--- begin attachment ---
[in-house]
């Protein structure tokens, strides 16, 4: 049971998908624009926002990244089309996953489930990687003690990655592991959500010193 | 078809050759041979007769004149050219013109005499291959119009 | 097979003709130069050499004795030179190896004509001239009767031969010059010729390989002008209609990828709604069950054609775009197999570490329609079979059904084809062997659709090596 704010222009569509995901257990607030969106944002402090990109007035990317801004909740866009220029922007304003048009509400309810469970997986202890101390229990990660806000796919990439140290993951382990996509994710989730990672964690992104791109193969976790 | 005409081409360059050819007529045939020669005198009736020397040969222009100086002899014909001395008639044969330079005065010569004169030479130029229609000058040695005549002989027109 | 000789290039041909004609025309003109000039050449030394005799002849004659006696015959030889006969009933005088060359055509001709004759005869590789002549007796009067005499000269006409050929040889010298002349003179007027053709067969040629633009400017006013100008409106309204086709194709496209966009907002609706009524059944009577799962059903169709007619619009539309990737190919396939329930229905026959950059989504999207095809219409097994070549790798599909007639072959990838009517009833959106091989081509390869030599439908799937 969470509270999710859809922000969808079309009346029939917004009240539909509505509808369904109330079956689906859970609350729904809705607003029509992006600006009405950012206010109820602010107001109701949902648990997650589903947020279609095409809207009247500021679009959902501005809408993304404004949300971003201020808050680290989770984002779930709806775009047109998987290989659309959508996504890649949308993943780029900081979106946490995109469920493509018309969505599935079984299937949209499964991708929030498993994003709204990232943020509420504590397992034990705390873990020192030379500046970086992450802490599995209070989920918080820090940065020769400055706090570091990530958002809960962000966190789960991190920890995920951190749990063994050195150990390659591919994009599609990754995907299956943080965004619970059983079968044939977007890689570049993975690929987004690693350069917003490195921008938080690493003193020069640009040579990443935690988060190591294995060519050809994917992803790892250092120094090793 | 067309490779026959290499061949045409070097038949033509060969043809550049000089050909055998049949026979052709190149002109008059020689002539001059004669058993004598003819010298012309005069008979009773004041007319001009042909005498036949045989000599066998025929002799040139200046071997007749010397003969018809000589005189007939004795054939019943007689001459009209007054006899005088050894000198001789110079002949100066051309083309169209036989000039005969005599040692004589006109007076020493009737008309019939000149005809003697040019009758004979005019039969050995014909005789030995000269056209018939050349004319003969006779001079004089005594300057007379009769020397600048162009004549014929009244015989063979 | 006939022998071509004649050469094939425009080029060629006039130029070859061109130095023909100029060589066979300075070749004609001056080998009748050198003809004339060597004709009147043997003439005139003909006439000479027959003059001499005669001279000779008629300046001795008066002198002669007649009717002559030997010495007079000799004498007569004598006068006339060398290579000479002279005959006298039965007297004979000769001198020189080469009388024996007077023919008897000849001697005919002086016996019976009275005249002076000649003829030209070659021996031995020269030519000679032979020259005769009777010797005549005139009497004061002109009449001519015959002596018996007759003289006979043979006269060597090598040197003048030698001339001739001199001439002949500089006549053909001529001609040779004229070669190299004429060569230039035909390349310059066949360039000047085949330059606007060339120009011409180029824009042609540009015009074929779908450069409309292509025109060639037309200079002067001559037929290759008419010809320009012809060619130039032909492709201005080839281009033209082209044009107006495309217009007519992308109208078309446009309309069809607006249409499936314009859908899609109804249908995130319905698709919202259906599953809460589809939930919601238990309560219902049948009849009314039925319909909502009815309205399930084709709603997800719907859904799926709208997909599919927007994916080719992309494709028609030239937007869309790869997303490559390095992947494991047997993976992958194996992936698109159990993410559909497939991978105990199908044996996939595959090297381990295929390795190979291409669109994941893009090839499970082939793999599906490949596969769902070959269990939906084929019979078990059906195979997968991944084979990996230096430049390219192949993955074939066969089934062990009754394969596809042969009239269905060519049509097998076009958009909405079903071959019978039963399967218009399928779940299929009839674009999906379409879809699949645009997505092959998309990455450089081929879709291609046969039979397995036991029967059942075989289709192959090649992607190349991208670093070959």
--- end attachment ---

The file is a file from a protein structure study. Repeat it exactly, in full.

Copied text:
[in-house]
């Protein structure tokens, strides 16, 4: 049971998908624009926002990244089309996953489930990687003690990655592991959500010193 | 078809050759041979007769004149050219013109005499291959119009 | 097979003709130069050499004795030179190896004509001239009767031969010059010729390989002008209609990828709604069950054609775009197999570490329609079979059904084809062997659709090596 704010222009569509995901257990607030969106944002402090990109007035990317801004909740866009220029922007304003048009509400309810469970997986202890101390229990990660806000796919990439140290993951382990996509994710989730990672964690992104791109193969976790 | 005409081409360059050819007529045939020669005198009736020397040969222009100086002899014909001395008639044969330079005065010569004169030479130029229609000058040695005549002989027109 | 000789290039041909004609025309003109000039050449030394005799002849004659006696015959030889006969009933005088060359055509001709004759005869590789002549007796009067005499000269006409050929040889010298002349003179007027053709067969040629633009400017006013100008409106309204086709194709496209966009907002609706009524059944009577799962059903169709007619619009539309990737190919396939329930229905026959950059989504999207095809219409097994070549790798599909007639072959990838009517009833959106091989081509390869030599439908799937 969470509270999710859809922000969808079309009346029939917004009240539909509505509808369904109330079956689906859970609350729904809705607003029509992006600006009405950012206010109820602010107001109701949902648990997650589903947020279609095409809207009247500021679009959902501005809408993304404004949300971003201020808050680290989770984002779930709806775009047109998987290989659309959508996504890649949308993943780029900081979106946490995109469920493509018309969505599935079984299937949209499964991708929030498993994003709204990232943020509420504590397992034990705390873990020192030379500046970086992450802490599995209070989920918080820090940065020769400055706090570091990530958002809960962000966190789960991190920890995920951190749990063994050195150990390659591919994009599609990754995907299956943080965004619970059983079968044939977007890689570049993975690929987004690693350069917003490195921008938080690493003193020069640009040579990443935690988060190591294995060519050809994917992803790892250092120094090793 | 067309490779026959290499061949045409070097038949033509060969043809550049000089050909055998049949026979052709190149002109008059020689002539001059004669058993004598003819010298012309005069008979009773004041007319001009042909005498036949045989000599066998025929002799040139200046071997007749010397003969018809000589005189007939004795054939019943007689001459009209007054006899005088050894000198001789110079002949100066051309083309169209036989000039005969005599040692004589006109007076020493009737008309019939000149005809003697040019009758004979005019039969050995014909005789030995000269056209018939050349004319003969006779001079004089005594300057007379009769020397600048162009004549014929009244015989063979 | 006939022998071509004649050469094939425009080029060629006039130029070859061109130095023909100029060589066979300075070749004609001056080998009748050198003809004339060597004709009147043997003439005139003909006439000479027959003059001499005669001279000779008629300046001795008066002198002669007649009717002559030997010495007079000799004498007569004598006068006339060398290579000479002279005959006298039965007297004979000769001198020189080469009388024996007077023919008897000849001697005919002086016996019976009275005249002076000649003829030209070659021996031995020269030519000679032979020259005769009777010797005549005139009497004061002109009449001519015959002596018996007759003289006979043979006269060597090598040197003048030698001339001739001199001439002949500089006549053909001529001609040779004229070669190299004429060569230039035909390349310059066949360039000047085949330059606007060339120009011409180029824009042609540009015009074929779908450069409309292509025109060639037309200079002067001559037929290759008419010809320009012809060619130039032909492709201005080839281009033209082209044009107006495309217009007519992308109208078309446009309309069809607006249409499936314009859908899609109804249908995130319905698709919202259906599953809460589809939930919601238990309560219902049948009849009314039925319909909502009815309205399930084709709603997800719907859904799926709208997909599919927007994916080719992309494709028609030239937007869309790869997303490559390095992947494991047997993976992958194996992936698109159990993410559909497939991978105990199908044996996939595959090297381990295929390795190979291409669109994941893009090839499970082939793999599906490949596969769902070959269990939906084929019979078990059906195979997968991944084979990996230096430049390219192949993955074939066969089934062990009754394969596809042969009239269905060519049509097998076009958009909405079903071959019978039963399967218009399928779940299929009839674009999906379409879809699949645009997505092959998309990455450089081929879709291609046969039979397995036991029967059942075989289709192959090649992607190349991208670093070959």